This past "What Movie Wednesday" was a double feature (something that seems to be rather common here in The Corner), and the first one I'll be reviewing is Dario Argento's "The Hatchet Murders" (originally titled "Profondo Rosso"- "Deep Red").
Marcus is a pianist who becomes a witness to a grisly murder. Soon, he finds himself following a trail of clues that will lead him to a shocking confrontation with the killer... but may cost him his life.
Dario Argento is well known in the horror community for his movies "Suspiria" (1977) "Opera" (1987), and "Dawn of the Dead" (1979 as producer)- and deservedly so. His movies tend to have a quality about them that sets them apart from most horror films.
The premise of "The Hatchet Murders" is simple and effective. The story is well paced, interesting, and engaged my mind nicely. Not once did I sit there not wanting to see where things were going to go. I wanted to ses what was going to happen next. I had a hard time finding a moment in this movie that was wasted, and didn't serve the overall story in some way- either in terms of plot development or character development.
The characters were well crafted, likable, and essential to the story- right from the psychic at the beginning, to Marcu's friend's mother, to the female reporter, to even the little girl witchy girl. There wasn't a wasted character in this movie. Even the author and her housekeeper- though in the movie for only a short time served a purpose in moving the story forward. People weren't introduced just to get killed.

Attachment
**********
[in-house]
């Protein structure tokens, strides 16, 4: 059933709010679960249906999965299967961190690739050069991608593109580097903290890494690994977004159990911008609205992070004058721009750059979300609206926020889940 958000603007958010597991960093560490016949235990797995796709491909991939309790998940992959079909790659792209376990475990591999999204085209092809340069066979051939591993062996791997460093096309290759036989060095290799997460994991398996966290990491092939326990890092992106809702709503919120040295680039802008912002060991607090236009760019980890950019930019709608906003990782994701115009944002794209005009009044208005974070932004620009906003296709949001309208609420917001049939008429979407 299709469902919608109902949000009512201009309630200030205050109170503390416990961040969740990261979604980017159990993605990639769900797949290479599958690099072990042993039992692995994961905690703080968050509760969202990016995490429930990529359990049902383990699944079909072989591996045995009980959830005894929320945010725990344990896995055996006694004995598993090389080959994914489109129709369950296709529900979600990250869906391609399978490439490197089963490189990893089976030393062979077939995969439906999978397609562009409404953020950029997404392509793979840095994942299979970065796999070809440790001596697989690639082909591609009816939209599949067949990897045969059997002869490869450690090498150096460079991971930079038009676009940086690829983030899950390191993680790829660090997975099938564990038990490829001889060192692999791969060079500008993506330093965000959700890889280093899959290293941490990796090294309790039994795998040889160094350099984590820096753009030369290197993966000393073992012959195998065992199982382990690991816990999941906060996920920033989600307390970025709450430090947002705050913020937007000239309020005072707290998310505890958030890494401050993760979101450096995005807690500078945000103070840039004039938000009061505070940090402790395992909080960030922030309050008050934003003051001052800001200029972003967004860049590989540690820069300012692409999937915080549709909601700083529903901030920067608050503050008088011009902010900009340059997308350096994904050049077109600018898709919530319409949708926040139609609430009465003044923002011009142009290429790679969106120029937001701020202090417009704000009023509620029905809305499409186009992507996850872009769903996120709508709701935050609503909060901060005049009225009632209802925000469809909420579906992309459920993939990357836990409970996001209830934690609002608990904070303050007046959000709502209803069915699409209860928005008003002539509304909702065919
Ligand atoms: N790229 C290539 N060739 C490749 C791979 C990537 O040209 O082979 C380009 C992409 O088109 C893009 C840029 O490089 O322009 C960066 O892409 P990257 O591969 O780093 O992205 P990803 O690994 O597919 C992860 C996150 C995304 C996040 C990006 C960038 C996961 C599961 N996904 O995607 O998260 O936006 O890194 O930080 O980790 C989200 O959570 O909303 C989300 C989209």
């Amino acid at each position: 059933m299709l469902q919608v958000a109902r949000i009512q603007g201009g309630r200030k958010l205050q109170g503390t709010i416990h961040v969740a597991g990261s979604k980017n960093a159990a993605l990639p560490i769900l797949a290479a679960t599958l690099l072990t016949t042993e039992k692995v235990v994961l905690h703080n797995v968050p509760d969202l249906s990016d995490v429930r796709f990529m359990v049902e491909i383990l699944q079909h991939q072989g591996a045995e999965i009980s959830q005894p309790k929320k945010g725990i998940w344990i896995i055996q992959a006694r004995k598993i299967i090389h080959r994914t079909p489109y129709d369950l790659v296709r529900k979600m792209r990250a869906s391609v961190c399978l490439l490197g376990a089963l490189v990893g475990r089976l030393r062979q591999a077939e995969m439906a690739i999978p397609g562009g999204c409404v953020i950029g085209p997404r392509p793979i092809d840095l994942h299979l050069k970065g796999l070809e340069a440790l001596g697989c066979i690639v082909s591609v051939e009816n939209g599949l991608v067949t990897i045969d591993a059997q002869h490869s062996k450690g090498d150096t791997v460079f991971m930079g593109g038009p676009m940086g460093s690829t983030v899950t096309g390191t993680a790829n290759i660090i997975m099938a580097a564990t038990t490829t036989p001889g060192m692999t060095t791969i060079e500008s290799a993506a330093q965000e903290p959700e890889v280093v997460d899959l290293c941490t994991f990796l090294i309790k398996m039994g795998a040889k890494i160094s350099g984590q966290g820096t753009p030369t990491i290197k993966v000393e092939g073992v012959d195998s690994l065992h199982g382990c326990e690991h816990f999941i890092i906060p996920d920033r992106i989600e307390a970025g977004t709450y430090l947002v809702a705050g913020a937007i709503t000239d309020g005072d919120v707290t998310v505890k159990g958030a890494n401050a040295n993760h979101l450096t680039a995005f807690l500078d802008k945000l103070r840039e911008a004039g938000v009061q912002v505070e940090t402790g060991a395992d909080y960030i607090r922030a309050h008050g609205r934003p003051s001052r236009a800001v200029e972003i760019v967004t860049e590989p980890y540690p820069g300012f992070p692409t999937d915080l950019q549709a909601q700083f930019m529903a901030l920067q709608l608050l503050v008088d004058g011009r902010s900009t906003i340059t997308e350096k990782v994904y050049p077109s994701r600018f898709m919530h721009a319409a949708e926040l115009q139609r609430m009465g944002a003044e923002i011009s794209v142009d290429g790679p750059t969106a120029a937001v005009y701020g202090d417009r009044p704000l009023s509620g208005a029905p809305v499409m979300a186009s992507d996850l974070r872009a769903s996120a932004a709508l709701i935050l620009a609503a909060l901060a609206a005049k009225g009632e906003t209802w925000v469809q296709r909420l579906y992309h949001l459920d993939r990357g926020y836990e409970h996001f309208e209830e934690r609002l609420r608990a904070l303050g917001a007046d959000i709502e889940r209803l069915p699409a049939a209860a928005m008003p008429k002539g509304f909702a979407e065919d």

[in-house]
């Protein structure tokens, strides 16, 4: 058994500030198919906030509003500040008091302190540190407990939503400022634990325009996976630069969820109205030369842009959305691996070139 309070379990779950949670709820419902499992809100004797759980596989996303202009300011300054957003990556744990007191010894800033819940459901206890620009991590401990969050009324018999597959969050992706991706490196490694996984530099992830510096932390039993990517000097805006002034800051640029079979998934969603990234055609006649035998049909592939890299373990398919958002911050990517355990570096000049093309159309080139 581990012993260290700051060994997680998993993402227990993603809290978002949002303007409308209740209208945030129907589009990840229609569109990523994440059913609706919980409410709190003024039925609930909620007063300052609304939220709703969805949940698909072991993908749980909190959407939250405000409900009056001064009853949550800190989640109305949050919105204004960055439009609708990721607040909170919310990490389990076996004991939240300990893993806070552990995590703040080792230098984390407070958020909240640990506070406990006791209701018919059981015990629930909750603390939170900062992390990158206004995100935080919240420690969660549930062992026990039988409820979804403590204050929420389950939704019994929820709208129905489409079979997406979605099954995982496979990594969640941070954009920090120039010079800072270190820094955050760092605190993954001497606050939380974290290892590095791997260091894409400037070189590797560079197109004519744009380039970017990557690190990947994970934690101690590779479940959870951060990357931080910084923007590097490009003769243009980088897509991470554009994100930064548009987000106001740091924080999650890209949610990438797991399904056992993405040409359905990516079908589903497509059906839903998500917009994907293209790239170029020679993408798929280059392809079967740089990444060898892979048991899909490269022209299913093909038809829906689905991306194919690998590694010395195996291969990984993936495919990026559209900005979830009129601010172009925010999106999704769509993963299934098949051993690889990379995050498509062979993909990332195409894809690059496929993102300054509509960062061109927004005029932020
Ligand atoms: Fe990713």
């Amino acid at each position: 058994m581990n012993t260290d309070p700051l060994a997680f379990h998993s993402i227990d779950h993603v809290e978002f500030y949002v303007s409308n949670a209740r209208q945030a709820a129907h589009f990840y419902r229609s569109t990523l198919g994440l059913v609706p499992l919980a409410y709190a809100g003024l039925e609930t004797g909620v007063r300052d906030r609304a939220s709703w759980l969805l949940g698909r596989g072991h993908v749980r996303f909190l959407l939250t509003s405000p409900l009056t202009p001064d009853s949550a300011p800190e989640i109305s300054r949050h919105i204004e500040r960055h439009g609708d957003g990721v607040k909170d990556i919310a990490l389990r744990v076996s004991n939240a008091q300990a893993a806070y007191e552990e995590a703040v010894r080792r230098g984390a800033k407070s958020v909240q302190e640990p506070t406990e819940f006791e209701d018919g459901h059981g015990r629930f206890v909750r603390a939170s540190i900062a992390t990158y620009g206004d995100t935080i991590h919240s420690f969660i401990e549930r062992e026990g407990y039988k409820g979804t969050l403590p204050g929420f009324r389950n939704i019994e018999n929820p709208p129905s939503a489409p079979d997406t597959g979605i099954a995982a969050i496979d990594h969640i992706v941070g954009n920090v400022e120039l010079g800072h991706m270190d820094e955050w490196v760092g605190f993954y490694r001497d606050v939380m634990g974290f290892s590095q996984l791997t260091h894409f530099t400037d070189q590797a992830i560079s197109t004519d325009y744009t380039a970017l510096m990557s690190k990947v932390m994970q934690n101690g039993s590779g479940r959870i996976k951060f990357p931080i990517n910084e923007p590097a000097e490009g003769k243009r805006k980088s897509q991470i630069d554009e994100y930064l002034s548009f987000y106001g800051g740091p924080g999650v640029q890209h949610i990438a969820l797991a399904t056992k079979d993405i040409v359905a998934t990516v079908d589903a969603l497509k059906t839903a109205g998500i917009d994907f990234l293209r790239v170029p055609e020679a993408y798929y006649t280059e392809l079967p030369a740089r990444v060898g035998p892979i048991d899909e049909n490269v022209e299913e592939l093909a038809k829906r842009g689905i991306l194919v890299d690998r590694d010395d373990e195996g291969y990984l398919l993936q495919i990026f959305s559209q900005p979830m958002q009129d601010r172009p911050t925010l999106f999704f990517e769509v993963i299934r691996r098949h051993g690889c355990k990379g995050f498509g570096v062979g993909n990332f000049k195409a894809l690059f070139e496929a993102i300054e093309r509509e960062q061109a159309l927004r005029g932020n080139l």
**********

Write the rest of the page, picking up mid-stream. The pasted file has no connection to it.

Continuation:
The acting was quite good too. Macha Meril as the psychic was good- though some might think her scene at the beginning might've been overly theatrical. David Hemming was well suited for the role of the pianist Marcus, and brought a charm and likability to the character. I also really enjoyed Glauco Marui in the role of Professor Giordani- the psychic's assistant. A couple of his scenes are rather theatrical, but still quite well done. Gabriele Lavia was decent as the drunken Carol, bringing a sense of tragedy to the character in his few appearances on screen. Daria Nicolodi, who played Gianna the reporter looked good, and added to the mood of the movie by bringing a feeling of possible instability to her role. A really good job done by all of them.
There is some amazing camera work in "The Hatchet Murders". From the opening sequence, through the opening credits, to the final confrontation and the end credits we were treated to creative and interesting camera movements, angles and close ups. I can't really single out any ONE moment that sticks out, because every single one of them adds up to a beautiful masterpiece of cinematic horror storytelling.
Ultimately, this is a movie that I would willingly pull of the shelf on any random day and rewatch- and this one isn't even the original version! I highly recommend this movie. I'm placing "The Hatchet Murders" in The Good.
Thanks to everyone that voted in this week's "What Movie Wednesday," especially those that voted for "The Hatchet Murders":
Jay (from "We Came From the Basement")
Shiro Seirei Kitsuna
The next "What Movie Wednesday" will be February 20, 2013!